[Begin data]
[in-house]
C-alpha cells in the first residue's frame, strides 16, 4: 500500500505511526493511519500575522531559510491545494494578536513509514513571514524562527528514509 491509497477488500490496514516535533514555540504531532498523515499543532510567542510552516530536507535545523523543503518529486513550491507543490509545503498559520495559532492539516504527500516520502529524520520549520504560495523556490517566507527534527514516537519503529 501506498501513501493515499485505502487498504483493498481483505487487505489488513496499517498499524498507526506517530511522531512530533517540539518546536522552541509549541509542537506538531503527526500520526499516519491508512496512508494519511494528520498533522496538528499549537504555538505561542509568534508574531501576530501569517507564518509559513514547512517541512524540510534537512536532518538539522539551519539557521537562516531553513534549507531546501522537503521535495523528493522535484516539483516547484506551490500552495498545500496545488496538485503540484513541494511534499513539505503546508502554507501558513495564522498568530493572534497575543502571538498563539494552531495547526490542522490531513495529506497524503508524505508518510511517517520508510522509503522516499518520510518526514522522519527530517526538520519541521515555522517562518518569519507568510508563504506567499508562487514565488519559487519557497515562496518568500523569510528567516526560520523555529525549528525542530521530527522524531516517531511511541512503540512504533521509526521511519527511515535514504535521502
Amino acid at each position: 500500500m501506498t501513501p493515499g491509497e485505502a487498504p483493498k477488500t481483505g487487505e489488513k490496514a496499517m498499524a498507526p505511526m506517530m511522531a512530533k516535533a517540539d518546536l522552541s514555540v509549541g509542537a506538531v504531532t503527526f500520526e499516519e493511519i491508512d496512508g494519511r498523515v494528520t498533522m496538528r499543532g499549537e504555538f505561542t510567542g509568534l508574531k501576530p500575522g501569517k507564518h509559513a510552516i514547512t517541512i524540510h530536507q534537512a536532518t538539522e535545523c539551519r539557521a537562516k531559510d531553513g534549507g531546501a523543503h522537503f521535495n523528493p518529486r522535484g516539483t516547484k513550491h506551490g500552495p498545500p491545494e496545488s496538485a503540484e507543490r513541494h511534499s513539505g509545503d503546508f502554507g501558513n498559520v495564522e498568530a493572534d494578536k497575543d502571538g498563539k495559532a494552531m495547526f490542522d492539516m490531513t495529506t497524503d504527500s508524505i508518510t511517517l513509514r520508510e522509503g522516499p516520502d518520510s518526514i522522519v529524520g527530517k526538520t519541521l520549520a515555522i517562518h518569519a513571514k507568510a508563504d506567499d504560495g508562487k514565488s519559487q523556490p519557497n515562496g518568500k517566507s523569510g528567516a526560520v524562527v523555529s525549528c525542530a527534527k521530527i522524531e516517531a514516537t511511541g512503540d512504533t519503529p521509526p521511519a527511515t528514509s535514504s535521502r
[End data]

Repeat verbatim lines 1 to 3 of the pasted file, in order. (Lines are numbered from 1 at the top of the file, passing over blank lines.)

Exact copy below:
[in-house]
C-alpha cells in the first residue's frame, strides 16, 4: 500500500505511526493511519500575522531559510491545494494578536513509514513571514524562527528514509 491509497477488500490496514516535533514555540504531532498523515499543532510567542510552516530536507535545523523543503518529486513550491507543490509545503498559520495559532492539516504527500516520502529524520520549520504560495523556490517566507527534527514516537519503529 501506498501513501493515499485505502487498504483493498481483505487487505489488513496499517498499524498507526506517530511522531512530533517540539518546536522552541509549541509542537506538531503527526500520526499516519491508512496512508494519511494528520498533522496538528499549537504555538505561542509568534508574531501576530501569517507564518509559513514547512517541512524540510534537512536532518538539522539551519539557521537562516531553513534549507531546501522537503521535495523528493522535484516539483516547484506551490500552495498545500496545488496538485503540484513541494511534499513539505503546508502554507501558513495564522498568530493572534497575543502571538498563539494552531495547526490542522490531513495529506497524503508524505508518510511517517520508510522509503522516499518520510518526514522522519527530517526538520519541521515555522517562518518569519507568510508563504506567499508562487514565488519559487519557497515562496518568500523569510528567516526560520523555529525549528525542530521530527522524531516517531511511541512503540512504533521509526521511519527511515535514504535521502
Amino acid at each position: 500500500m501506498t501513501p493515499g491509497e485505502a487498504p483493498k477488500t481483505g487487505e489488513k490496514a496499517m498499524a498507526p505511526m506517530m511522531a512530533k516535533a517540539d518546536l522552541s514555540v509549541g509542537a506538531v504531532t503527526f500520526e499516519e493511519i491508512d496512508g494519511r498523515v494528520t498533522m496538528r499543532g499549537e504555538f505561542t510567542g509568534l508574531k501576530p500575522g501569517k507564518h509559513a510552516i514547512t517541512i524540510h530536507q534537512a536532518t538539522e535545523c539551519r539557521a537562516k531559510d531553513g534549507g531546501a523543503h522537503f521535495n523528493p518529486r522535484g516539483t516547484k513550491h506551490g500552495p498545500p491545494e496545488s496538485a503540484e507543490r513541494h511534499s513539505g509545503d503546508f502554507g501558513n498559520v495564522e498568530a493572534d494578536k497575543d502571538g498563539k495559532a494552531m495547526f490542522d492539516m490531513t495529506t497524503d504527500s508524505i508518510t511517517l513509514r520508510e522509503g522516499p516520502d518520510s518526514i522522519v529524520g527530517k526538520t519541521l520549520a515555522i517562518h518569519a513571514k507568510a508563504d506567499d504560495g508562487k514565488s519559487q523556490p519557497n515562496g518568500k517566507s523569510g528567516a526560520v524562527v523555529s525549528c525542530a527534527k521530527i522524531e516517531a514516537t511511541g512503540d512504533t519503529p521509526p521511519a527511515t528514509s535514504s535521502r